A meaty controversy: The people of Alberta v Earls

by | May 6, 2016 | Public Relations, Social Media

On April 28, Earls Restaurant Ltd. announced it would no longer source from Canadian farms any of the two million pounds of beef it sells every year, after its demand for Certified Humane produce could no longer be met by Alberta ranchers.

Certified Humane standards demand beef be raised without antibiotics, steroids, or added hormones, and slaughtered according to the specifications of an animal welfare expert.

Instead, the chain announced it would buy exclusively from a supplier in Kansas…in the U.S.A. (and Alberta collectively gasped).

The issue, said Earls, was not that Alberta does not produce ethically raised beef, but that it simply does not produce enough of it; according to Earls spokesperson Cate Simpson, it was purely a matter of volume.

But that explanation did little to quell the rising anger among Albertans, as they took to Twitter ━ that great social steam valve ━ en masse to berate the Vancouver-based chain.

This last one did however garner some Earls-positive counter-tweets (and even more that made sure to point out Ms. Forsyth’s “there” vs. “their” error).

Indeed, for all the negative tweets aimed at Earls and its decision, there were also those supporting the restaurant chain ━ something the mainstream media, with its focus on the backlash, failed to point out.

And this one just made fun of the boycott itself:

Nevertheless, Earls inevitably bowed to the backlash. On May 4, it distributed a press release titled “Alberta; Earls is listening”, that included an apology from President Mo Jessa calling the move away from Canadian beef “a mistake”.

The about-face might not come as a surprise to anyone familiar with the recent Heinz/French’s affair.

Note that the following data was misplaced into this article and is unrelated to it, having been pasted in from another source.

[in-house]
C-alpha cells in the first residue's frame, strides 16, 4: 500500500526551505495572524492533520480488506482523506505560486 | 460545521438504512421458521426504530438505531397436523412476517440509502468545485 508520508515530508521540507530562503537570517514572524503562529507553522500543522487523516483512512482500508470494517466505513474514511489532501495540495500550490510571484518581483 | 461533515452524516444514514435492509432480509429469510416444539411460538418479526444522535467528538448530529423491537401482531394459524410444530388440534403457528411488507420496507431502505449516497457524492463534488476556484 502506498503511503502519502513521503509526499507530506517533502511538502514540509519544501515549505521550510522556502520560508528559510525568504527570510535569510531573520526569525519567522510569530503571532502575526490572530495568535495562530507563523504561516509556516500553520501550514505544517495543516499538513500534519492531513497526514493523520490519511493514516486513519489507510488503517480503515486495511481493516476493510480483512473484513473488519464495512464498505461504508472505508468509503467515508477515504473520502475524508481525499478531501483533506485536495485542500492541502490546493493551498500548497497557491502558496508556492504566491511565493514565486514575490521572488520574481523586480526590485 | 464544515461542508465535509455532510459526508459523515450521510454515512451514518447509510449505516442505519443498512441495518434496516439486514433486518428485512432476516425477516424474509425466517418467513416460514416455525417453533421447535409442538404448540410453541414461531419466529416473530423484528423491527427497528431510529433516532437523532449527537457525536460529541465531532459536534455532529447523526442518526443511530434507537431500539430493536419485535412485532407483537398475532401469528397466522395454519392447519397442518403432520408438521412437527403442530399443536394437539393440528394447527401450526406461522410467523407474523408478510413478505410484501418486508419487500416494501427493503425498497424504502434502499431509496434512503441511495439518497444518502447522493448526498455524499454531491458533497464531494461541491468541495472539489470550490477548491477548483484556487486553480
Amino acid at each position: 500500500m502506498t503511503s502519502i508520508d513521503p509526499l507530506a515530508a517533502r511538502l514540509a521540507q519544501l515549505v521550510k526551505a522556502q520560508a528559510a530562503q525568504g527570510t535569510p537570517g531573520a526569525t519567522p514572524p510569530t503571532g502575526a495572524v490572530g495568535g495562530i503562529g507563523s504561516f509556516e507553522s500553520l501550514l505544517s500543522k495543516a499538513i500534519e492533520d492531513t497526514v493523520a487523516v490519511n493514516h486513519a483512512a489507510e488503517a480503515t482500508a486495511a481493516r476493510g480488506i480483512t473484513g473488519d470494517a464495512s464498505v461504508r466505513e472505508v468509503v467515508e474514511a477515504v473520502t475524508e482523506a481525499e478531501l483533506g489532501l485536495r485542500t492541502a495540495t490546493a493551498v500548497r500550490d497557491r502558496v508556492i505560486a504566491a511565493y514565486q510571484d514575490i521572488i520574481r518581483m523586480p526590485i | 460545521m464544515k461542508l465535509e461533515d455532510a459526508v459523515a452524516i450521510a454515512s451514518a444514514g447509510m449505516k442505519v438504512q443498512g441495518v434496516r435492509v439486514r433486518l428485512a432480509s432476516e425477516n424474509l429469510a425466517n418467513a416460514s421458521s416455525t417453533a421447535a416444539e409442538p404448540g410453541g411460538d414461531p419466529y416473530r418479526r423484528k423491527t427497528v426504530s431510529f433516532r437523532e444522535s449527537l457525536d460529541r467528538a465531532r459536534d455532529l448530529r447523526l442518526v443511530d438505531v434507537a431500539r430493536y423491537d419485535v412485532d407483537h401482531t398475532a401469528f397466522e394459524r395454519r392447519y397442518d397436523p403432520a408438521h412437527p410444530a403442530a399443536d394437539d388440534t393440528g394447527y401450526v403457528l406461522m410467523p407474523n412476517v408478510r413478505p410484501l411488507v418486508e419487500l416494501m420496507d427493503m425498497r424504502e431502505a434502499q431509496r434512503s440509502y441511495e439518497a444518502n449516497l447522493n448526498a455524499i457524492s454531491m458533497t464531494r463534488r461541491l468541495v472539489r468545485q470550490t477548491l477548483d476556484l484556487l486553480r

Read: How one Facebook post could make French’s ketchup more popular than Heinz

When Heinz announced facility closures in Canada, French’s saw an opportunity and seized it. The company better known for its mustard moved into a Heinz-abandoned plant in Ontario, and began production using only Canadian-grown tomatoes. In the space of three months, French’s was earning more online news ketchup mentions than Heinz, something unthinkable before that Facebook post.

Perhaps Earls feared a fate similar to that of Heinz in Ontario. But instead of waiting, it decided to listen to its customers and work to reverse the damage ━ not unlike Maker’s Mark did in 2013.

Read: How the PR and marketing team from Maker’s Mark Distillery put the brakes on watering down their bourbon whiskey

Luckily for Earls, this whole debacle might have some unintended benefits.

Alberta Premier Rachel Notley has urged a national roundtable to “move quickly” on a certification process similar to Certified Humane. These types of standards might be easier than previously thought too, as this Twitter conversation points out that an alternative to in-feed antibiotics exists…and it’s Canadian made to boot!

Canadian company Avivagen Inc. has developed a natural alternative to antibiotics, designed to maintain the efficiency of current farming methods while ensuring human health is not compromised.

Watch: Replacing antibiotics in farm animals

If Notley’s urge is heard, if antibiotics can be replaced. And if the Canadian and global cattle industry can grow stronger as a result, one day we might look back on Earls’ “gaffe” as the catalyst to it all.

Who knows…maybe that’s what they’ve had in mind the whole time. We call that the PR long game.

Marcus Kaulback
Marcus is a content creator and marketer with a focus on branding and communications.


6 tips for mastering product ranking for maximum conversion impact

6 tips for mastering product ranking for maximum conversion impact

Did you know that, on average, a customer doesn’t interact with search results in two out of every three searches? It doesn’t even matter what segment or product you’re offering if the results are consistent throughout. This can lead to potential missed sales and...